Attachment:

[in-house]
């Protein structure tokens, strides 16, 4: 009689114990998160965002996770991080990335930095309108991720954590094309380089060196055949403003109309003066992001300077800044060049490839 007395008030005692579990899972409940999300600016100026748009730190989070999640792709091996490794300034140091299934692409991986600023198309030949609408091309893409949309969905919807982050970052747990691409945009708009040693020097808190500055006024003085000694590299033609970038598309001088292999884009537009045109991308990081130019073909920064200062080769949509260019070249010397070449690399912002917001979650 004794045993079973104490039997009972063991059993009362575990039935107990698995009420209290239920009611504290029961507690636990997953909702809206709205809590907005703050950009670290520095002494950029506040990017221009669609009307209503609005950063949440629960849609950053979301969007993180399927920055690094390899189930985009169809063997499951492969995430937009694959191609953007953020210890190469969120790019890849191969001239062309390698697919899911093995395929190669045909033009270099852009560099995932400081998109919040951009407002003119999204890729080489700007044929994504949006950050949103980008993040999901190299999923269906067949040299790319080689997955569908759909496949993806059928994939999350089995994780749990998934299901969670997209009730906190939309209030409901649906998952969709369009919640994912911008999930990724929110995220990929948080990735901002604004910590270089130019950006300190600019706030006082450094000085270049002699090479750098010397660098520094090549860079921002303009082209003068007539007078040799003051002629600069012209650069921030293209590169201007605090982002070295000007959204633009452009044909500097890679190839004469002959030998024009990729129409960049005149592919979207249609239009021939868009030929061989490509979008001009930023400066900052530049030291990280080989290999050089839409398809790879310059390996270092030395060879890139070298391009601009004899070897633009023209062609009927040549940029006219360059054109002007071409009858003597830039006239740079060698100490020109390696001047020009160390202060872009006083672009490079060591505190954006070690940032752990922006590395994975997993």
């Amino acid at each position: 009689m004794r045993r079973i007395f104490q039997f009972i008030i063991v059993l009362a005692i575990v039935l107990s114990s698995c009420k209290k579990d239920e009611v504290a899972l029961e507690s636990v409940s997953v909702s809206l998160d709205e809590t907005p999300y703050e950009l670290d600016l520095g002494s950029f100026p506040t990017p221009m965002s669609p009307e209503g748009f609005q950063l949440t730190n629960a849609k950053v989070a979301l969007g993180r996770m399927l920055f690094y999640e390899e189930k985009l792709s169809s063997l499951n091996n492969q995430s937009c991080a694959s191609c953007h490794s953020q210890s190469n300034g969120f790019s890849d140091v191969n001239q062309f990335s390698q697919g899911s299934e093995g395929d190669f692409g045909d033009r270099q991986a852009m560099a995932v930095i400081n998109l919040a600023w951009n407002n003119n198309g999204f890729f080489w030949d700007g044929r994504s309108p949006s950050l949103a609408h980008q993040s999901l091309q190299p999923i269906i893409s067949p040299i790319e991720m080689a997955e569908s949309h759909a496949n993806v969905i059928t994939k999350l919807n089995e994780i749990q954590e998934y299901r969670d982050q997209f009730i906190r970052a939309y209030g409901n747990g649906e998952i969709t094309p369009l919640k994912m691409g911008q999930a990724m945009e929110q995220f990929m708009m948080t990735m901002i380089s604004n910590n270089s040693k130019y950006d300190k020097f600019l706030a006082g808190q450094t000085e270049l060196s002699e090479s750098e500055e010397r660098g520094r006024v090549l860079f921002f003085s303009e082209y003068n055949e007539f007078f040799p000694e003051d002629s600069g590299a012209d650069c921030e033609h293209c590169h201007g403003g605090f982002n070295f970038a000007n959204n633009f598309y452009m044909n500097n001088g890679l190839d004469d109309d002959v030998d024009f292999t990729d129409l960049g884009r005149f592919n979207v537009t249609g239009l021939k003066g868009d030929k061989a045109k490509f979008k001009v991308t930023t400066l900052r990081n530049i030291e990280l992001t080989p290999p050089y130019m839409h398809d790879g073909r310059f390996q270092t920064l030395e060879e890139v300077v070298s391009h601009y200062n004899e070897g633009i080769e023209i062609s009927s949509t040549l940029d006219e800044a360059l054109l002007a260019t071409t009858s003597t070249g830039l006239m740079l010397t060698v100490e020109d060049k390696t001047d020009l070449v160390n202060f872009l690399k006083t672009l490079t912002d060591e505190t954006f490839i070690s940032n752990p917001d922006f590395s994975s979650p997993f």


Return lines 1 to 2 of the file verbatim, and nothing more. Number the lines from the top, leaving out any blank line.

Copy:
[in-house]
């Protein structure tokens, strides 16, 4: 009689114990998160965002996770991080990335930095309108991720954590094309380089060196055949403003109309003066992001300077800044060049490839 007395008030005692579990899972409940999300600016100026748009730190989070999640792709091996490794300034140091299934692409991986600023198309030949609408091309893409949309969905919807982050970052747990691409945009708009040693020097808190500055006024003085000694590299033609970038598309001088292999884009537009045109991308990081130019073909920064200062080769949509260019070249010397070449690399912002917001979650 004794045993079973104490039997009972063991059993009362575990039935107990698995009420209290239920009611504290029961507690636990997953909702809206709205809590907005703050950009670290520095002494950029506040990017221009669609009307209503609005950063949440629960849609950053979301969007993180399927920055690094390899189930985009169809063997499951492969995430937009694959191609953007953020210890190469969120790019890849191969001239062309390698697919899911093995395929190669045909033009270099852009560099995932400081998109919040951009407002003119999204890729080489700007044929994504949006950050949103980008993040999901190299999923269906067949040299790319080689997955569908759909496949993806059928994939999350089995994780749990998934299901969670997209009730906190939309209030409901649906998952969709369009919640994912911008999930990724929110995220990929948080990735901002604004910590270089130019950006300190600019706030006082450094000085270049002699090479750098010397660098520094090549860079921002303009082209003068007539007078040799003051002629600069012209650069921030293209590169201007605090982002070295000007959204633009452009044909500097890679190839004469002959030998024009990729129409960049005149592919979207249609239009021939868009030929061989490509979008001009930023400066900052530049030291990280080989290999050089839409398809790879310059390996270092030395060879890139070298391009601009004899070897633009023209062609009927040549940029006219360059054109002007071409009858003597830039006239740079060698100490020109390696001047020009160390202060872009006083672009490079060591505190954006070690940032752990922006590395994975997993």